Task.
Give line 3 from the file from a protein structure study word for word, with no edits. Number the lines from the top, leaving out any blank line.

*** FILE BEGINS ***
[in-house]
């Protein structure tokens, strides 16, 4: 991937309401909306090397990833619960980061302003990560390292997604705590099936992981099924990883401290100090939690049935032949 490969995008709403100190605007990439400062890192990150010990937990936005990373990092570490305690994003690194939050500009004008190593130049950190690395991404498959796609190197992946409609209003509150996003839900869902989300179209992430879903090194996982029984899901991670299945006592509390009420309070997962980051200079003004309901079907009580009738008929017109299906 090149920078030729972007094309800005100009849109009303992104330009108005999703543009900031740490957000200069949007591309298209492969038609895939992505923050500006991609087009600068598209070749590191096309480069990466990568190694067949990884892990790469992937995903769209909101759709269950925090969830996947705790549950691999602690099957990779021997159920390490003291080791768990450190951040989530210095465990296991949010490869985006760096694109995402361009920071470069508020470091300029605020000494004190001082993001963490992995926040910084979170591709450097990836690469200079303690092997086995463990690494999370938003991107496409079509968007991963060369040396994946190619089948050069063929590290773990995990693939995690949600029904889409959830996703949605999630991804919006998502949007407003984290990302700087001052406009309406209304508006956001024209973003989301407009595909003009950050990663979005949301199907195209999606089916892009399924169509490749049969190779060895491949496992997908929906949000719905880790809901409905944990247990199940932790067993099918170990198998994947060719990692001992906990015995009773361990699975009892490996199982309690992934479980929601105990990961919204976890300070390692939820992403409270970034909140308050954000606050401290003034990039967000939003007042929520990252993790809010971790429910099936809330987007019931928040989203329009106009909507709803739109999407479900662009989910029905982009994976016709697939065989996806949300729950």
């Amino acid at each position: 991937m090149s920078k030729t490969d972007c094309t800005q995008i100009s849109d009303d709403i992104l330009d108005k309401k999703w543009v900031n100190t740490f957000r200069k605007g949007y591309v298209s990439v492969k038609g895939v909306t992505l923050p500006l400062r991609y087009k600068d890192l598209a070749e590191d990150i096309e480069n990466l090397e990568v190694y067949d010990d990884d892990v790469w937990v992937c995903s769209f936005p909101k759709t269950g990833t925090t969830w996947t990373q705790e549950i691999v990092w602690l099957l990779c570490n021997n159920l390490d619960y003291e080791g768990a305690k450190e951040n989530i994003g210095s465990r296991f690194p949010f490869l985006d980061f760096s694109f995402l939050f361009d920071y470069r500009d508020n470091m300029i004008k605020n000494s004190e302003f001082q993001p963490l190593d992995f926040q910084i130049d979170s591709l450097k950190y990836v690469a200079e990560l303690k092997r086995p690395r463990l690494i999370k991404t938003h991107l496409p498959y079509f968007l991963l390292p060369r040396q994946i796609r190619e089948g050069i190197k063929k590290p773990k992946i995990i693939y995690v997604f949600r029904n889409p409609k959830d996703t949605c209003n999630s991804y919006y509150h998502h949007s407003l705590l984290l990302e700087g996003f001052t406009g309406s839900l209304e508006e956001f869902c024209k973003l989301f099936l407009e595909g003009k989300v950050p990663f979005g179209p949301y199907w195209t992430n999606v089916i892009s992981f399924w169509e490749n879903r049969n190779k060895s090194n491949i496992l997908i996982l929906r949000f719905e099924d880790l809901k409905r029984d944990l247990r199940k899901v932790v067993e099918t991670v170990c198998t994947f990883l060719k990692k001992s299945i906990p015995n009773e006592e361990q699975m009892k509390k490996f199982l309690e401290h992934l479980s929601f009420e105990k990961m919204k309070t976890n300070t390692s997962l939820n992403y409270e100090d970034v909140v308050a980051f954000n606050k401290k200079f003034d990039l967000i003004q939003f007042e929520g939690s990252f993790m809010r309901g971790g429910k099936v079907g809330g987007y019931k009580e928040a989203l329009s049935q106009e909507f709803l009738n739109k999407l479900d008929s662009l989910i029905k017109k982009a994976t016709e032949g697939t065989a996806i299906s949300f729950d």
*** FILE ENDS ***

């Amino acid at each position: 991937m090149s920078k030729t490969d972007c094309t800005q995008i100009s849109d009303d709403i992104l330009d108005k309401k999703w543009v900031n100190t740490f957000r200069k605007g949007y591309v298209s990439v492969k038609g895939v909306t992505l923050p500006l400062r991609y087009k600068d890192l598209a070749e590191d990150i096309e480069n990466l090397e990568v190694y067949d010990d990884d892990v790469w937990v992937c995903s769209f936005p909101k759709t269950g990833t925090t969830w996947t990373q705790e549950i691999v990092w602690l099957l990779c570490n021997n159920l390490d619960y003291e080791g768990a305690k450190e951040n989530i994003g210095s465990r296991f690194p949010f490869l985006d980061f760096s694109f995402l939050f361009d920071y470069r500009d508020n470091m300029i004008k605020n000494s004190e302003f001082q993001p963490l190593d992995f926040q910084i130049d979170s591709l450097k950190y990836v690469a200079e990560l303690k092997r086995p690395r463990l690494i999370k991404t938003h991107l496409p498959y079509f968007l991963l390292p060369r040396q994946i796609r190619e089948g050069i190197k063929k590290p773990k992946i995990i693939y995690v997604f949600r029904n889409p409609k959830d996703t949605c209003n999630s991804y919006y509150h998502h949007s407003l705590l984290l990302e700087g996003f001052t406009g309406s839900l209304e508006e956001f869902c024209k973003l989301f099936l407009e595909g003009k989300v950050p990663f979005g179209p949301y199907w195209t992430n999606v089916i892009s992981f399924w169509e490749n879903r049969n190779k060895s090194n491949i496992l997908i996982l929906r949000f719905e099924d880790l809901k409905r029984d944990l247990r199940k899901v932790v067993e099918t991670v170990c198998t994947f990883l060719k990692k001992s299945i906990p015995n009773e006592e361990q699975m009892k509390k490996f199982l309690e401290h992934l479980s929601f009420e105990k990961m919204k309070t976890n300070t390692s997962l939820n992403y409270e100090d970034v909140v308050a980051f954000n606050k401290k200079f003034d990039l967000i003004q939003f007042e929520g939690s990252f993790m809010r309901g971790g429910k099936v079907g809330g987007y019931k009580e928040a989203l329009s049935q106009e909507f709803l009738n739109k999407l479900d008929s662009l989910i029905k017109k982009a994976t016709e032949g697939t065989a996806i299906s949300f729950d």